Longtime East Austin activist Paul Hernandez died peacefully at his home on Sept. 24. He was 74.
"Paul was an influential, dedicated Chicano activist for many years, beginning in the late 1960s," said longtime Austin resident Chula Sims. "One of his many organizing campaigns focused on the Aqua Fest boat races, held on the east side of what was then Town Lake."
Born in East Austin on Sept. 20, 1946, Hernandez, grew up on Haskell Street as the oldest of eight children. He participated in wave after wave of activity in the Chicano political movement in Austin and beyond. During the breakthrough Economy Furniture Company strike in the late 1960s, he tried to organize fellow workers at the ring-making company where he worked. He was fired.
In the early 1970s, he helped form a local chapter of the Brown Berets, a group that pledged to support, protect and defend the Mexican American community. He also founded El Centro Chicano and operated it out of a tiny house on San Marcos Street. That group grappled with problems such as housing, employment, drug abuse, mental health and police brutality.
Hernandez was twice beaten by police, including the time when, in 1978, police broke up a noisy but peaceful protest against the speed boat races that were held on Town Lake (now Lady Bird Lake) during the annual Austin Aqua Festivals. One officer was suspended for using excessive force.
A well-known photograph shows Hernandez surrounded by uniformed and plainclothes law enforcement. An incisive media documentary distributed by the Austin History Center in 2017 revived interest in that incident.
Not long after that, Austin City Council by one vote ended the ear-splitting races that particularly affected East Austin residents.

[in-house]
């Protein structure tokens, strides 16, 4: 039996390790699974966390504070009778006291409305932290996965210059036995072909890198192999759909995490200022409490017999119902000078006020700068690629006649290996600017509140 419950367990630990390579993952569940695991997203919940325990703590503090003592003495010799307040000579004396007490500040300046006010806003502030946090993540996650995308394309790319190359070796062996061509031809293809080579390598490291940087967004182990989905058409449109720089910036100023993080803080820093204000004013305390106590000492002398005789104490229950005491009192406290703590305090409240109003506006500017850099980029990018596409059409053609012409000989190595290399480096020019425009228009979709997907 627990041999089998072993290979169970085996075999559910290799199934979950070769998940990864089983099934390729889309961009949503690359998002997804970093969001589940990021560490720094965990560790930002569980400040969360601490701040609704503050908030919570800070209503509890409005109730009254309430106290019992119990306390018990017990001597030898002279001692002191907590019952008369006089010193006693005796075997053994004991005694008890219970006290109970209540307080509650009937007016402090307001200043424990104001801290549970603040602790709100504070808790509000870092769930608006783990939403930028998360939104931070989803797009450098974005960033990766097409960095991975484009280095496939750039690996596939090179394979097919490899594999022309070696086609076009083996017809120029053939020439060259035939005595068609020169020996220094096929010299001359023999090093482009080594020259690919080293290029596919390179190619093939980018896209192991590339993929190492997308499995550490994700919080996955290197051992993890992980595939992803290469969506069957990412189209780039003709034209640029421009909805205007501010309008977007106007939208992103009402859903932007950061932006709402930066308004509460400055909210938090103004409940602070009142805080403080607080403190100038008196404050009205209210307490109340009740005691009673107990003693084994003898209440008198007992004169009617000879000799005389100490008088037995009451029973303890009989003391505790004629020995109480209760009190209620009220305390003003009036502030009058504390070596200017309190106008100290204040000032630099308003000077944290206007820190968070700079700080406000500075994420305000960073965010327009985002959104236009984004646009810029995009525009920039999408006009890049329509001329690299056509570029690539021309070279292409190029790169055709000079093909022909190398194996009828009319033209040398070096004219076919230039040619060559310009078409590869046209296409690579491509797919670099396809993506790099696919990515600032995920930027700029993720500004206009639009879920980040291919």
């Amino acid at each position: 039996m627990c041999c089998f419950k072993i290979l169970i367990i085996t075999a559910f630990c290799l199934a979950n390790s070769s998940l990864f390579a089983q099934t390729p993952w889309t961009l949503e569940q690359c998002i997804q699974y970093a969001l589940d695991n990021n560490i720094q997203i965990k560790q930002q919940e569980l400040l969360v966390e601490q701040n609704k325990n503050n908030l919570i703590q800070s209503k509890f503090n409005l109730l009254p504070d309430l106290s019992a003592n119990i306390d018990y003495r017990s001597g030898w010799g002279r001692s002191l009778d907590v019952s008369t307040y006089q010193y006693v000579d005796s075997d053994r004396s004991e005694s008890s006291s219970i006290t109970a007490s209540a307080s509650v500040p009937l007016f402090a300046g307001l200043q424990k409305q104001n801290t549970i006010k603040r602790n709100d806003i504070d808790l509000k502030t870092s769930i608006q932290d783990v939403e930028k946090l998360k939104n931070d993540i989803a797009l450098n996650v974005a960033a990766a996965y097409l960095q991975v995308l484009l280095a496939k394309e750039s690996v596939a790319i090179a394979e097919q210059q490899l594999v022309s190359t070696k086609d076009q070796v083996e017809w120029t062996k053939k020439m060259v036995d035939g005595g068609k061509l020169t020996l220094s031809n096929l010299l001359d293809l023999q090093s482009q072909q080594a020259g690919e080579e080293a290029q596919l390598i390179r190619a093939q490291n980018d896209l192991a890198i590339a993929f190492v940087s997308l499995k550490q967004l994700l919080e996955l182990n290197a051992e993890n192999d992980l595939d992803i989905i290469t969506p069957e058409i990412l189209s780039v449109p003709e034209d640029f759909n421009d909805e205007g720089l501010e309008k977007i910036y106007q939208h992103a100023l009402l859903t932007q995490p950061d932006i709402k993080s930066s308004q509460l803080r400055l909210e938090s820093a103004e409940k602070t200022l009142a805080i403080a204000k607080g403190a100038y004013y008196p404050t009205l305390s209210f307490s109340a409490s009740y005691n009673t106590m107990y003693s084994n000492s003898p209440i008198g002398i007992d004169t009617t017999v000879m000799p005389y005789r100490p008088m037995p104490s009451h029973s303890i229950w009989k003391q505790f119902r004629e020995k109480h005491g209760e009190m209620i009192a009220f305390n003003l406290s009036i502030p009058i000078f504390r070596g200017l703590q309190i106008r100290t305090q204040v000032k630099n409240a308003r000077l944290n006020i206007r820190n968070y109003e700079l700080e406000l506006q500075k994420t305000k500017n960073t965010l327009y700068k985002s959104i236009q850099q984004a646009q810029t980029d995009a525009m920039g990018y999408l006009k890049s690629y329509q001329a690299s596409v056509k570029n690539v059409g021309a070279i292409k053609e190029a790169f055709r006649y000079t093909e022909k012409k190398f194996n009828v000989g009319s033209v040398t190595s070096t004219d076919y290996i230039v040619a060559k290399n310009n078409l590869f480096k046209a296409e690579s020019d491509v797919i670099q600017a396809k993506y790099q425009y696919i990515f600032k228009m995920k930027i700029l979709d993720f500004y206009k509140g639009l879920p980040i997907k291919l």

Hernandez attended Our Lady of Guadalupe Catholic School, St. Edward’s Prep School for Boys and Johnston High School. Recuperating from a bout with pneumonia as a young adult, he was drawn to the liberation theology of Father Joe Znota, who brought Hernandez books to read.
Hernandez once called his outlook a "‘mentality of resistance’ against repression, suppression and oppression — and all the other ’presses.’"
He sometimes clashed with Latino elected officials, but they agreed that he got things done.
In 2008, former Mayor Gus Garcia, who died in 2018, said of Hernandez’s place in the East Austin community: "He's the Gandhi, the César Chávez, the Martin Luther King of that particular community. The force that has kept that community together."
Early on, Hernandez witnessed the effects of segregation, then later gentrification. He helped put together the Rainey Street Neighborhood Association, East Town Lake Neighborhood Association, East Austin Chicano Development Corporation and Barrio Unido, as well as the Buena Vista and Govalle neighborhood associations.
Beyond East Austin, Hernandez worked as a state legislative aide and a local coordinator for President Jimmy Carter. He also he ran for state representative.
In the 1990s, Hernandez suffered a brain hemorrhage that left him partially paralyzed. Living in the Bouldin neighborhood by the early 2000s, he still had "fire in the belly" about his causes, but he lacked the physical ability he once had.
According to a 2008 profile in the American-Statesman, many in East Austin missed the community leader’s clarion voice.
Hernandez is survived by Leslie Hernandez, his wife of 25 years, as well as children and grandchildren.
A funeral Mass will be said at 11 a.m. on Friday at Our Lady of Guadalupe Catholic Church. Pandemic safety restrictions will be observed.
"Paul Hernandez's work mitigated many inequities," Sims said. "The work's not completed, but I think Austin is better because of it."